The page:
Compost as a Soil Additive

What is the best way to build a safe, healthy lawn? Start from the ground up. Healthy soil is a necessary foundation for lush, weed free grass. Continued application of synthetic fertilizers and pesticides deplete beneficial nutrients in the soil and create a toxic environment for earthworms, fungi, bacteria, and beneficial nematodes through radical changes in pH and the buildup of toxic salts and other compounds (including heavy metals) often found in fertilizers. Compost application on the other hand will enhance populations of soil micro-organisms by providing them with an excellent source of nutrients.

Improve Soil Quality

When soil organisms use and decompose compost, they form slimes, gels, and filaments that bind soil particles together into soft clumps called aggregates. Soil aggregates improve conditions for turf growth by increasing soil pore space, which then allows for less restricted root growth and easier flow of water, nutrients, and air through the soil and to plant roots. The low density of compost helps increase soil softness or friability, while its high surface area and chemical activity increase the water and nutrient holding capacity of soil. Several turf specialists recommend applying high rates of compost to improve degraded soil. The NOFA Standards for Organic Lawn Care recommends applying one inch or three cubic yards of compost per 1,000 square feet for marginally good soils. For very sandy or low-organic-matter soils, they recommend a two-inch layer or six cubic yards of compost per 1,000 square feet.

Compost as a Fertilizer

In addition to improving soil structure, high quality compost is a great natural, slow release fertilizer. Unlike soluble, synthetic fertilizers that immediately release all available nutrients into the soil, the organic residues used to form compost must decompose before their nutrients are available to plants. Good quality compost contains both readily available and stored nutrients. Once compost is added to the soil, weak acids secreted by plant roots release the available nutrients from compost, and over time soil organisms break down and mineralize additional nutrients. Characteristics of a high quality compost include light, crumbly texture, dark brown to black in color, earthy aroma, and 30-50% moisture content.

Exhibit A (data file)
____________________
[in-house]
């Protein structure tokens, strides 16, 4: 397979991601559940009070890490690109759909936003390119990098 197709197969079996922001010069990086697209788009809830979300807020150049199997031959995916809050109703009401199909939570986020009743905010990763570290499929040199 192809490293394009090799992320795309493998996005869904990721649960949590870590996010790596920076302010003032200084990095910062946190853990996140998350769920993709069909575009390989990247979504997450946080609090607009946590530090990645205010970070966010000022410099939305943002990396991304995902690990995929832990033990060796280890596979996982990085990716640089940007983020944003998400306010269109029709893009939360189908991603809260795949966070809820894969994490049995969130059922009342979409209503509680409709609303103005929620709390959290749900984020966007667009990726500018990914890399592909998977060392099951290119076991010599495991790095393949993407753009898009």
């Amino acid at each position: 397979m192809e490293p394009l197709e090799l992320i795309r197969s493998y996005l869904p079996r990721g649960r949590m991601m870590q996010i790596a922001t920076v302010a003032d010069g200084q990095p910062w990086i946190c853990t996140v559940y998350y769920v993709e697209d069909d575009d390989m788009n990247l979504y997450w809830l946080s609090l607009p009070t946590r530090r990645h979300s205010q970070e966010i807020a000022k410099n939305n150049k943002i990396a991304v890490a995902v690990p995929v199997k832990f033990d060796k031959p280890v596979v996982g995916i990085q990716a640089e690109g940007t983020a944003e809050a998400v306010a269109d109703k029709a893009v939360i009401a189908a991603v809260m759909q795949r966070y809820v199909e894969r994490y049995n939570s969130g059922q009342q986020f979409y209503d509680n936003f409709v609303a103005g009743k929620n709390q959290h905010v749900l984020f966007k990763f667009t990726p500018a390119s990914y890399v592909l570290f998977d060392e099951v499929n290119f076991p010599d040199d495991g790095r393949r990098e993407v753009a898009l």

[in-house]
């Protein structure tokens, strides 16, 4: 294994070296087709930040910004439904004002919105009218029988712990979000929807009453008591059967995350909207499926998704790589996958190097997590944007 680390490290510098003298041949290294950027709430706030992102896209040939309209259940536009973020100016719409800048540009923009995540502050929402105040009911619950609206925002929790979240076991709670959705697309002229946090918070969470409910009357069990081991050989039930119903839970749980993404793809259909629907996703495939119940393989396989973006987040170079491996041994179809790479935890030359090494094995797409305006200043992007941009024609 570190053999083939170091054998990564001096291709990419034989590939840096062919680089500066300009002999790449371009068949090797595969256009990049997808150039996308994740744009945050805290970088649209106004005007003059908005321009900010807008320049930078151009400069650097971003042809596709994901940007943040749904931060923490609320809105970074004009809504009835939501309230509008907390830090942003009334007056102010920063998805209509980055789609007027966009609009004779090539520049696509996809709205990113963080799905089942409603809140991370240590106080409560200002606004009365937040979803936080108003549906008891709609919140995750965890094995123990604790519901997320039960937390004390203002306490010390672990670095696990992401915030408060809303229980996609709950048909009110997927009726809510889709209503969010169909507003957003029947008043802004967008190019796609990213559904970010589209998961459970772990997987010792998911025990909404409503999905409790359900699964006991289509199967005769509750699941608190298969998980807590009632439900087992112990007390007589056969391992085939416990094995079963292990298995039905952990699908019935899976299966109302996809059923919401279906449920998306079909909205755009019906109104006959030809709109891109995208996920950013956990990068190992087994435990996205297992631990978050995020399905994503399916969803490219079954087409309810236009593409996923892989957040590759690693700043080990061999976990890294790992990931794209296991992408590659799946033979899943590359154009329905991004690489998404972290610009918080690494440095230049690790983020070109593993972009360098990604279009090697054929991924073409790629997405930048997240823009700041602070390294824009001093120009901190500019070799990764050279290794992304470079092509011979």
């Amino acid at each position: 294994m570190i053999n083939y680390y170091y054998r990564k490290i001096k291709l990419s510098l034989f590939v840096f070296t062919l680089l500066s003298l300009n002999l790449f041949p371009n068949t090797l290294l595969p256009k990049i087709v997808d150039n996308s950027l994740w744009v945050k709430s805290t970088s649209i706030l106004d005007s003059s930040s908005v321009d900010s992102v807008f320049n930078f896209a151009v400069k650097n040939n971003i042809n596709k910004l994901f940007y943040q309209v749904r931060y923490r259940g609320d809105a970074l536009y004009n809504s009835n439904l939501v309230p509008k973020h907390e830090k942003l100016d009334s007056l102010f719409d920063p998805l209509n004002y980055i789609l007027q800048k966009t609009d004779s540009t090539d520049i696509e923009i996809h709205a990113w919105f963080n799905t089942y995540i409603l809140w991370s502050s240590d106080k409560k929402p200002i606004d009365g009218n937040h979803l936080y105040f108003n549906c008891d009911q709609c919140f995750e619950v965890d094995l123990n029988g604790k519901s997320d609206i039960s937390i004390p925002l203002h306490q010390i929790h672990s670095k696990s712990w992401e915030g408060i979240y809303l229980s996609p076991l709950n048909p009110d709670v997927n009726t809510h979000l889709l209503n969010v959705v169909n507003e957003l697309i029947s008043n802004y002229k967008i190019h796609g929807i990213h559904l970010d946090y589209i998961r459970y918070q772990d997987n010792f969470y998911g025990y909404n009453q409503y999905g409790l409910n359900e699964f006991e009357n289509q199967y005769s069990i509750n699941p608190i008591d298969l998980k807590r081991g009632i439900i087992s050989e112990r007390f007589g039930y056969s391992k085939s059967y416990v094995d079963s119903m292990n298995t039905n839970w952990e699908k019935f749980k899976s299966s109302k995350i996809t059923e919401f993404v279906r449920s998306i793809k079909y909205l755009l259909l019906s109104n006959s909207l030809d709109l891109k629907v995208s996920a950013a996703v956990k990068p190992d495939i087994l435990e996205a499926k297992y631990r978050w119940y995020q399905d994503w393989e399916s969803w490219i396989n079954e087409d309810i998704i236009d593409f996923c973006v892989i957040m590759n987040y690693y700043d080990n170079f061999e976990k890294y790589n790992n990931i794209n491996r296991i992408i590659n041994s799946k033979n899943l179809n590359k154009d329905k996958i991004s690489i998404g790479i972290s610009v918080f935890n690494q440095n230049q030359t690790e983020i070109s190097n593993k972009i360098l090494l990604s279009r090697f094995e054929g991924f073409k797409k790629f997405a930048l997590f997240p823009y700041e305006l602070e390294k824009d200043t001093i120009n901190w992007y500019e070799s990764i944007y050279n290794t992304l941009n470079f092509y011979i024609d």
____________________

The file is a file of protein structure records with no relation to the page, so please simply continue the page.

Fully mature compost can also effectively suppress some turf pathogens. You can make a preliminary assessment of compost maturity by filling a plastic bag with moist compost, sealing it, and letting it sit in the sun for a few days. If the compost has an earthy smell when you open the bag, it is mature; if it smells of sulfur or ammonia, it is still immature. If you are purchasing compost, make sure that it is from a reputable source and that it is mature, nutritionally well balanced, and does not contain heavy metals, pathogens, or other toxic substances.

Compost can be tilled into the soil during turf renovation, used as a topdressing, or sprayed on as compost tea. Solid compost can be applied as an unmixed material or mixed with sand for easier handling. The method of application depends on whether you want to improve soil quality, enhance soil fertility, or control pests and diseases.

When fertilizing turf, base the compost applications on the nutrient needs of the turf. To accurately calculate the amount of compost needed, sample the soil and test the nutrient content of the compost. For maintenance of existing turf, apply compost as a topdressing. To best mix compost with the soil in existing turf, core aerate the turf, broadcast the compost, then run a drag chain over the ground to sweep the compost into the aeration holes.

What’s the best time to apply compost?

Spring or fall. Compost applied in the spring provides nutrients during the main growing season while compost applied in the fall helps prolong the growing season, strengthens root growth for the dormant season, and promotes early spring growth. Compost mixed with cool-season grass seed in the fall will facilitate effective overseeding.

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